Groundhog Day Storm?

January 28, 2016- You may have started to hear recently that a major winter storm may hit the Midwest next week between Tuesday and Wednesday. We’re here to say to not worry about this storm…yet.

The storm itself is still over the Pacific Ocean, and many miles and several days away. Therefore, if you start seeing snow maps or snow amounts, take those with a large grain of salt!  Here’s why: the storm track and timing widely varies, depending on what model you are looking at, at least right now. Also, for our area, we may see a lot of rain…or a mix of rain and snow, or even freezing rain.  It will come down to how warm temperatures are that particular day and night, which will be determined by the storm track.

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We can say that the forecast models are showing a strong storm coming in, but each handles the storm differently, which is why it’s not worth it to put out maps of this storm yet.  The models all have one thing in common- strong winds look to come with this storm, regardless of where it tracks.

So what’s the message here? Keep an eye on the forecast, and maybe even think a little about what you may need to do to prepare for the storm.  Don’t make any drastic preparations yet, just start coming up with a list of possible things to do in your head. We’ll start putting out forecasts for this storm as we get closer to the event! Stay tuned!

– Alex

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This post was written by Alex Kirchner on January 28, 2016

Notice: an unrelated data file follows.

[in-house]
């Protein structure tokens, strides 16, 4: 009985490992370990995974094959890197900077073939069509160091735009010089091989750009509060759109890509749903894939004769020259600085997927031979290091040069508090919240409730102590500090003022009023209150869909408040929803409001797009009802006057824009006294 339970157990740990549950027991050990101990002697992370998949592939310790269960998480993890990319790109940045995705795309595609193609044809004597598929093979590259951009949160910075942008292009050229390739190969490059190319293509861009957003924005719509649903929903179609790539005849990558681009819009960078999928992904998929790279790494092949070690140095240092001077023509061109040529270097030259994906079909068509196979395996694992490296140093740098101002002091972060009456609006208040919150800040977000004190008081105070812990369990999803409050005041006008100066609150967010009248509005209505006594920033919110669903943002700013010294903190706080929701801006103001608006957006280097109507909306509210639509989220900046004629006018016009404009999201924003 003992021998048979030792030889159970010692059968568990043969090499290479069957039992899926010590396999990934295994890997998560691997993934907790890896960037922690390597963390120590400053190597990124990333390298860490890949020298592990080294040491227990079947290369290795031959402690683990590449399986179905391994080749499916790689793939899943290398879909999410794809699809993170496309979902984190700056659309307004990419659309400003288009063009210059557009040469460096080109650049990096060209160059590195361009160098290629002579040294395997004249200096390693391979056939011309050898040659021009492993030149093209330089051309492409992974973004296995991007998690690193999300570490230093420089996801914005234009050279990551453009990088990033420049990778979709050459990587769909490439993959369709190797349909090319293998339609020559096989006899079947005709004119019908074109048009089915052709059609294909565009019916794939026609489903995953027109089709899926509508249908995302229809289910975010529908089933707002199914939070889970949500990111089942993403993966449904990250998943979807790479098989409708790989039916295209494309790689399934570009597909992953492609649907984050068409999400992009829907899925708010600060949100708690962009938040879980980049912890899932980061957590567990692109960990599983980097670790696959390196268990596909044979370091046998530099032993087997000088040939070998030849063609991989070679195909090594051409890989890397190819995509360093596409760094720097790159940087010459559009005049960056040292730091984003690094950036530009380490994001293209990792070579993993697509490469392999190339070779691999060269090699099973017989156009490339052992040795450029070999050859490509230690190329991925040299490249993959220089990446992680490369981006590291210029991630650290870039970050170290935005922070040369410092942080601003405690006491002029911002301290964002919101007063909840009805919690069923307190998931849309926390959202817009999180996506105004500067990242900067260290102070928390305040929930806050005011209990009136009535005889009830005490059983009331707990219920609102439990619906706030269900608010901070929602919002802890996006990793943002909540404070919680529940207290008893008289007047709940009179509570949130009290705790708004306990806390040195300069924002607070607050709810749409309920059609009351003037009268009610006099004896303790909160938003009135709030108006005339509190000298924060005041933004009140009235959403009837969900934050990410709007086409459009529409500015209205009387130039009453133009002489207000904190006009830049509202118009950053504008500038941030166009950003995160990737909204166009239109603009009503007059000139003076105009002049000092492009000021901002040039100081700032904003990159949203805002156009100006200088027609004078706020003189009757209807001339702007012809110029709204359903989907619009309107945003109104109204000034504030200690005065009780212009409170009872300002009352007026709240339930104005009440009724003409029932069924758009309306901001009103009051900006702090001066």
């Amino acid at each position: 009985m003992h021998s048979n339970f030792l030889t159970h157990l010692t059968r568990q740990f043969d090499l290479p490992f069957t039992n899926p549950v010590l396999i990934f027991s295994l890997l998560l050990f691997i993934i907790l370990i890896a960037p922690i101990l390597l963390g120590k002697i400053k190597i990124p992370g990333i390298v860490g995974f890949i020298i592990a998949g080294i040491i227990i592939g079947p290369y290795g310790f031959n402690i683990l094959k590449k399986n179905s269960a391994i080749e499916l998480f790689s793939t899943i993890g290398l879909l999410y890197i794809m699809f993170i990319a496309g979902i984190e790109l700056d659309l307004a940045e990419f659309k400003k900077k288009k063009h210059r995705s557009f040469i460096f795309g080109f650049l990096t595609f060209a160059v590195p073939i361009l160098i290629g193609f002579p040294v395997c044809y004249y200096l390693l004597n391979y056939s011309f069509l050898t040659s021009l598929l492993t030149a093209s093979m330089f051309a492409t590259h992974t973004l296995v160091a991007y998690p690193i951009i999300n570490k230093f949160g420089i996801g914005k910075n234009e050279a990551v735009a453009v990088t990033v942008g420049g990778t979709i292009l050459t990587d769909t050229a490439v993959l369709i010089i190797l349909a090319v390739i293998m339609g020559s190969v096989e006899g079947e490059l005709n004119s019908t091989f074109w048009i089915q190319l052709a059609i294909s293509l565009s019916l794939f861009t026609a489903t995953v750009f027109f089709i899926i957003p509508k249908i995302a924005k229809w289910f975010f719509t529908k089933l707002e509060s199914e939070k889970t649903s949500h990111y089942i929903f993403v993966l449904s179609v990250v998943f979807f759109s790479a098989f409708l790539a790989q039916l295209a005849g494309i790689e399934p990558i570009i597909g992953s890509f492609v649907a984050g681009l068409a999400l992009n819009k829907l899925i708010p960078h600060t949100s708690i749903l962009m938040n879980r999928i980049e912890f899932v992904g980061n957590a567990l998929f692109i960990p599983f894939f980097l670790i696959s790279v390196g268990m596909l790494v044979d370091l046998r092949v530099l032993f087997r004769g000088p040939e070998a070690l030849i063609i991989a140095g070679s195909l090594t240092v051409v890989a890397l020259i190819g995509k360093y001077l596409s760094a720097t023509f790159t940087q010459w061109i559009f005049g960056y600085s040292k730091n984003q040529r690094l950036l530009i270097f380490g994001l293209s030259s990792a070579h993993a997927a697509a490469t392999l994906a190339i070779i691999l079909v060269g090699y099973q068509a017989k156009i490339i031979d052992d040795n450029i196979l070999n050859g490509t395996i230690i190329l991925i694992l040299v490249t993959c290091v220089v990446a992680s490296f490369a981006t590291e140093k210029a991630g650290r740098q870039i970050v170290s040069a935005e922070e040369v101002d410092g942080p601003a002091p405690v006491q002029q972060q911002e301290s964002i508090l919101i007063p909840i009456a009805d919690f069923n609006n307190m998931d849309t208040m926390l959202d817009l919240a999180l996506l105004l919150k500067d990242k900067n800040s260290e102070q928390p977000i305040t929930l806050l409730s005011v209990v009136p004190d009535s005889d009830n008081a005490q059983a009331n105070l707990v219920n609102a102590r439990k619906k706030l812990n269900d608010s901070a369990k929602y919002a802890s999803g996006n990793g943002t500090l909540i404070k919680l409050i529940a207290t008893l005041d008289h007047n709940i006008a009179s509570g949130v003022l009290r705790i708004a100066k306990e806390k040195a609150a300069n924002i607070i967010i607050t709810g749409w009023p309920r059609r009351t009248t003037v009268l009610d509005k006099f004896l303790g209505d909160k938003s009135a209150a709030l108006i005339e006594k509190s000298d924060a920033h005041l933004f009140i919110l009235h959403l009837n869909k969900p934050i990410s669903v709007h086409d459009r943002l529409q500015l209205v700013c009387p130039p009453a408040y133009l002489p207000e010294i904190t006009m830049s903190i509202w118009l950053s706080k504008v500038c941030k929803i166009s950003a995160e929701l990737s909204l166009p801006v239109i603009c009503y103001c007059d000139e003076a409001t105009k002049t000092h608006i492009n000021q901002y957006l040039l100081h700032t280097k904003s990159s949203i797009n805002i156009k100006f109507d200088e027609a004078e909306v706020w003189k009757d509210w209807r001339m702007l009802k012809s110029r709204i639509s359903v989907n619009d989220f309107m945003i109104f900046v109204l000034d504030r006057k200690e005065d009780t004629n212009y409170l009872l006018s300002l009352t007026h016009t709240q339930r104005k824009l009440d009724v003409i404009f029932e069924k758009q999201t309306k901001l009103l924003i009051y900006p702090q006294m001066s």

Friday Flurries

January 21, 2016: Flurries will be in the air Friday, but don’t look for much accumulation around the Stateline. Our neighbors to the east along the shores of Lake Michigan like Chicago and Milwaukee may see an inch or two out of the Lake Effect snow that sets up tomorrow.

Lake effect snow is much more prominent in areas like Buffalo, NY, but we can get occasional snow showers forming in this manner if conditions and the wind direction are right.

Lake effect snow is possible Friday, January 22

Lake effect snow is possible Friday, January 22

Lake effect snow occurs when colder air flows across the warmer air right over the surface of the lake. Because the warm, very moist lake air cools quickly as the colder air flows over it, snow showers are able to form. The wind blows those snow showers inland, and a ton of snow can fall, depending on how warm the lake is and how cold the air over it is.

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Tomorrow won’t be a big snow-maker. Again, Chicago may see an inch or two in some spots, but the showers will fall apart the farther west they go, leading to just a dusting around the Stateline, if anything. Plan ahead if traveling into Chicago tomorrow and beware of slippery roads.

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Futuretrack for Saturday, January 23. Heavy snow will strike the East Coast.

Snow forecast for January 22, 2016.

Snow forecast for January 22, 2016.

Thankfully, we avoid a monster snow storm heading to the East Coast. Heavy snow showers may dump up to 2 feet of snow over cities like Baltimore and Washington, DC, with blizzard conditions possible in Maryland. Traveling that way for the weekend? Be ready for a lot of airport delays!

-Alex

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This post was written by Alex Kirchner on January 21, 2016

Recent Polar Plunge One of the Coldest

January 18, 2016: The recent blast of cold air brought in some of the coldest conditions we’ve had within the last 5 years.

Highs on Sunday and Monday barely squeaked above zero, putting those dates in the top 5 coldest in the last 5 years.

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Hard to beat January 2014, however. One day below zero, one day at 1°, and two days at 2° for a high. Brrrrr….